A short stay there has been followed by a quarter of century in Nelson where again the paintings recreate the locality with buildings, shopping, click moments which capture the nostalgia or the pomposity of a ceremony. And people – bag ladies, the unemployed, solo mothers, workers – paintings of those who would not normally expect to be subject of portraits.

I call her ‘Community Care’ painting (1991), ‘The Lowry Man’, not only for the obvious parallel with his matchstick men, but because Janice has a passion to paint the ordinary people of her community, as they are, with affection and without judgement, just as Lowry did for his Salford. Art critic Richard Dingwall writes ‘her achievement is to have created a remarkable body of work that is entirely distinctive and fully realised within its own terms.’

Over the years she has travelled: click moments in America, in Auckland, in art deco Napier, in Wellington. Some pictures recall her active involvement in the Labour Party – the traditional Labour Party with its commitment to the marginalised. Others satirise the business culture – often accompanied by business logos and mirror glass buildings. Now the business people include women, but they too remain oblivious of the marginalised around them.

Ironically, and sadly, Janice became a beneficiary following an accident while working on a farm. She has had a long battle with the Accident Compensation Corporation for appropriate rehabilitation and work options since the use of her arm is limited. She too has faced the reality of the subordination and humiliation which thousands of beneficiaries experience. The physical injury mean that she paints with less freedom and for fewer hours. All painter’s styles change with time, but in recent years Gill’s work has become smaller, tighter and fewer are painted.

Janice recently revisited her ‘folk artist’ tradition, painting a series on the Burgess Gang – the Maungatapu murderers of 1866 – acquired by the Nelson Provincial Museum – Pupuri Taonga O Te Tai Ao. The series involved new challenges, not just from the physical limitation. ‘Grim Procession’ (2004) – the bringing of the four bodies down the mountain – dispenses with her usual rectangles, its strong diagonals converging on the peaceful Waimea Plains below. The four telephone polls – crosses for the bodies (and homage to McCahon) – also reflect research as meticulous as the painting, for the line had been installed only a couple of months before the murders and was then the new-fangled amenity. The down-sloping winding track is through dark bush – detailed fern and beech forest – her first real landscape, for normally she has been a painter of towns and people.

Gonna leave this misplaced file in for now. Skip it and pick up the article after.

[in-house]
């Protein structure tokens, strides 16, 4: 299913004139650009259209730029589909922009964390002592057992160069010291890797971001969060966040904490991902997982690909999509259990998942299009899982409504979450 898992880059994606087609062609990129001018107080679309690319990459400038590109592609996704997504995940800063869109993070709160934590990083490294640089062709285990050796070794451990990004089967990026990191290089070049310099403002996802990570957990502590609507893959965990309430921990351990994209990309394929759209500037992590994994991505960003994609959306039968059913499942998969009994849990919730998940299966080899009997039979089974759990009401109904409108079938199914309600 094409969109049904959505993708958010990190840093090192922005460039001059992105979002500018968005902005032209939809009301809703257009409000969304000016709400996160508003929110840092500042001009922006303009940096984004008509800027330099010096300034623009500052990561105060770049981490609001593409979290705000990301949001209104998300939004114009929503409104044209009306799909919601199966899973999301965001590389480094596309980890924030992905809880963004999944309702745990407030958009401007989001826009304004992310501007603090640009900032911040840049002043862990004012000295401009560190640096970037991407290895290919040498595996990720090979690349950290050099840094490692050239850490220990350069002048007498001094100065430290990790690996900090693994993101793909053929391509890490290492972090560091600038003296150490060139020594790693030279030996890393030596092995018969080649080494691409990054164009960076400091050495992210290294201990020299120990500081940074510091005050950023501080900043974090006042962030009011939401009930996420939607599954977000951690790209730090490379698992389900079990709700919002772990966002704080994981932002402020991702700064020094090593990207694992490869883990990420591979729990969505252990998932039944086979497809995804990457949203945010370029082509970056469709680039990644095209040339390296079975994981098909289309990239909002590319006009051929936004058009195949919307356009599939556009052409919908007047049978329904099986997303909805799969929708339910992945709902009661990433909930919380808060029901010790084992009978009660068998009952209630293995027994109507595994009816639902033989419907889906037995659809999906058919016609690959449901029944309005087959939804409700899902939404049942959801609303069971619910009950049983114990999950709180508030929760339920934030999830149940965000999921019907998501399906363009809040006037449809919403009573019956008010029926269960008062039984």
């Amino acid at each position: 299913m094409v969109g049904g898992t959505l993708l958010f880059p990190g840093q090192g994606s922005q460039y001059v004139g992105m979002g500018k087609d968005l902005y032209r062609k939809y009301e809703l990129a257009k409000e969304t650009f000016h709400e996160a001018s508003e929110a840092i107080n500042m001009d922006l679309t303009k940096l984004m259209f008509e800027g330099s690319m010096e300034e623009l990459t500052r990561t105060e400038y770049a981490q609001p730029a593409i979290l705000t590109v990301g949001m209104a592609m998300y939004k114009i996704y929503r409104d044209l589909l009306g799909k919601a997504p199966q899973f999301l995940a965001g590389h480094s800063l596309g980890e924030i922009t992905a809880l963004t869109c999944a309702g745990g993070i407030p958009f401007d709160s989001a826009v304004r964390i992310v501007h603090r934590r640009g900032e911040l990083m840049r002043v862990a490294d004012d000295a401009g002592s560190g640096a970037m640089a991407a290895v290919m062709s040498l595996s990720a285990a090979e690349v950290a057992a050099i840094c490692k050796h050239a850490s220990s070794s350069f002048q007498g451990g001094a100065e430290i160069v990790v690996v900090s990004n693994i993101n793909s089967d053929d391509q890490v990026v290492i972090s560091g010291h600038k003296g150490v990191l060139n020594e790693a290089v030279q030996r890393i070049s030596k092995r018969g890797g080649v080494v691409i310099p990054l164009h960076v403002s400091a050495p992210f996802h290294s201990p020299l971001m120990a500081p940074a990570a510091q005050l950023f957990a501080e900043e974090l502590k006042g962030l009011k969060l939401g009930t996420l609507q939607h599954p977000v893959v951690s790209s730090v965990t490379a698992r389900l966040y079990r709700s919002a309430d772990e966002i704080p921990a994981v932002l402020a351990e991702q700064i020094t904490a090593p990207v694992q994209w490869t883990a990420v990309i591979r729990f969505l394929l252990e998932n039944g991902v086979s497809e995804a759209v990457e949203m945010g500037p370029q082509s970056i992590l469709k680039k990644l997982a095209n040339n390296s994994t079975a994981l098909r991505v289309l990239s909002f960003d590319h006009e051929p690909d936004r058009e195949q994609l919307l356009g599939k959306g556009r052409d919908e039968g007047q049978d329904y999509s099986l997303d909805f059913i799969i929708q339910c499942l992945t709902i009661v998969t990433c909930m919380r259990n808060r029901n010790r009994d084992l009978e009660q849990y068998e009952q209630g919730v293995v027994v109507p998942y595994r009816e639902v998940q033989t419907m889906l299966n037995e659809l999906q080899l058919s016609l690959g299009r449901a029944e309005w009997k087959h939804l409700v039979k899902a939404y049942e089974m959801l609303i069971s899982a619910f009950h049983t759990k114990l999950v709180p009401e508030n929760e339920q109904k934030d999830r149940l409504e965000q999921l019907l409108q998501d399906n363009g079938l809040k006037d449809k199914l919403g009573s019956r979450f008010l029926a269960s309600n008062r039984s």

Gills has provided three book covers. Art and book covers often do not go well together (unless they are art books). McCahon’s landscape “The Promised Land” is a central notion in my ‘The Nationbuilders’ but it took skill by the book’s designer, Katrina Duncan, to get the ‘landscape’ painting comfortably on a ‘portrait’ cover.

It was perhaps inevitable that the cover of Lynley Hood’s biography of Minnie Dean should have a work painted specifically by Janice Gill. She also illustrated my ‘Wages and the Poor’, a book written in 1986 to demonstrate that there was an alternative to Rogernomics– one Labour cabinet minister of the era received three Christmas copies from concerned friends. The cover picture portrayed a poor family in simple surroundings, but still maintaining their dignity.

For ‘The Whimpering of the State: Policy after MMP’, we were getting desperate for a cover. Suddenly Janice’s ‘Lunchtime Wellington: Rogernomics in Progress’ (1989) became obvious. It shows from outside the building site a large hole where the foundations of the Mayfair Centre were being laid. (In the course of its construction, the cost of the building crashed three major corporations.) Behind it are other identifiable Wellington buildings (although not in location). Three suited spectators gaze admiringly at the hole, oblivious to the young punks walking to the left or the bag lady to the right. The picture had to be trimmed slightly on both sides to fit the cover more easily, and the 1987 wall slogan ‘Prebble without a cause’ (a reference to the then minister of State Owned Enterprises with a propensity to sell off everything) had to be removed for a book about the late 1990s.

Our writers have largely avoided the topics that Janice paints (and I write about). One exception is Maurice Gee. His novel Crime Story contrasts the criminality of the underclass with the no more moral activities of financiers. A wife of a financier is walking her dog along ‘Upland Road, past the doctor’s rooms and the reassuringly scruffy seven-day dairy. The gallery – another station on her dutiful way – came next, with new paintings in place, ugly and bright. Deliberately ugly? There was a lot of that about, and now and then she saw the point. Deliberately beautiful never had anything to say, or even show, when you got down to it. She did not tie the dog up and go in, had not sufficient strength of mind for glum women with shopping bags and jowly Roundtablers – were they? – even in paint. She did not want to know about hunger and poverty, either of the body or the mind, not just now. There were times for being angry and times for fear, and the air was fresh this afternoon, the wind lifting the petrol fumes into the upper air. She did not want her easiness disturbed.’

Janice Gill uses her painterly craft to disturb our easiness.